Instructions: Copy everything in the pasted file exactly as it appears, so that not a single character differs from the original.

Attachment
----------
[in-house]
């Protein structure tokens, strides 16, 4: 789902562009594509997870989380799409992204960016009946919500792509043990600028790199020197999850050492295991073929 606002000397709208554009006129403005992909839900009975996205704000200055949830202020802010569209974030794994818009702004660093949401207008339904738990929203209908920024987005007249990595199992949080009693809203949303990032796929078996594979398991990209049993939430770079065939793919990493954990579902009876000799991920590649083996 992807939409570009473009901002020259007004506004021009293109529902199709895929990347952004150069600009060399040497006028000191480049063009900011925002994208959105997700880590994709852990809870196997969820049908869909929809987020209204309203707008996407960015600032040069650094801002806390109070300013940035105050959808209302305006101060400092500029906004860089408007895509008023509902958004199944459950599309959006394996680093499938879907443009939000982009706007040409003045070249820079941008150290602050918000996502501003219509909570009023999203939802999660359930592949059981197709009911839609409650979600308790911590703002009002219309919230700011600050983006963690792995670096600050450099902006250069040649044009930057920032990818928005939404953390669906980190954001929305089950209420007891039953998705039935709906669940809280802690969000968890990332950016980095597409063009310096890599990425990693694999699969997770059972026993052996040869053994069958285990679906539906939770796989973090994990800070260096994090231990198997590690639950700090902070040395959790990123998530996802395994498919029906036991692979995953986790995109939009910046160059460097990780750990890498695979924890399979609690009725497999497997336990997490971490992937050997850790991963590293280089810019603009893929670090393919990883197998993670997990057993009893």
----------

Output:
[in-house]
């Protein structure tokens, strides 16, 4: 789902562009594509997870989380799409992204960016009946919500792509043990600028790199020197999850050492295991073929 606002000397709208554009006129403005992909839900009975996205704000200055949830202020802010569209974030794994818009702004660093949401207008339904738990929203209908920024987005007249990595199992949080009693809203949303990032796929078996594979398991990209049993939430770079065939793919990493954990579902009876000799991920590649083996 992807939409570009473009901002020259007004506004021009293109529902199709895929990347952004150069600009060399040497006028000191480049063009900011925002994208959105997700880590994709852990809870196997969820049908869909929809987020209204309203707008996407960015600032040069650094801002806390109070300013940035105050959808209302305006101060400092500029906004860089408007895509008023509902958004199944459950599309959006394996680093499938879907443009939000982009706007040409003045070249820079941008150290602050918000996502501003219509909570009023999203939802999660359930592949059981197709009911839609409650979600308790911590703002009002219309919230700011600050983006963690792995670096600050450099902006250069040649044009930057920032990818928005939404953390669906980190954001929305089950209420007891039953998705039935709906669940809280802690969000968890990332950016980095597409063009310096890599990425990693694999699969997770059972026993052996040869053994069958285990679906539906939770796989973090994990800070260096994090231990198997590690639950700090902070040395959790990123998530996802395994498919029906036991692979995953986790995109939009910046160059460097990780750990890498695979924890399979609690009725497999497997336990997490971490992937050997850790991963590293280089810019603009893929670090393919990883197998993670997990057993009893």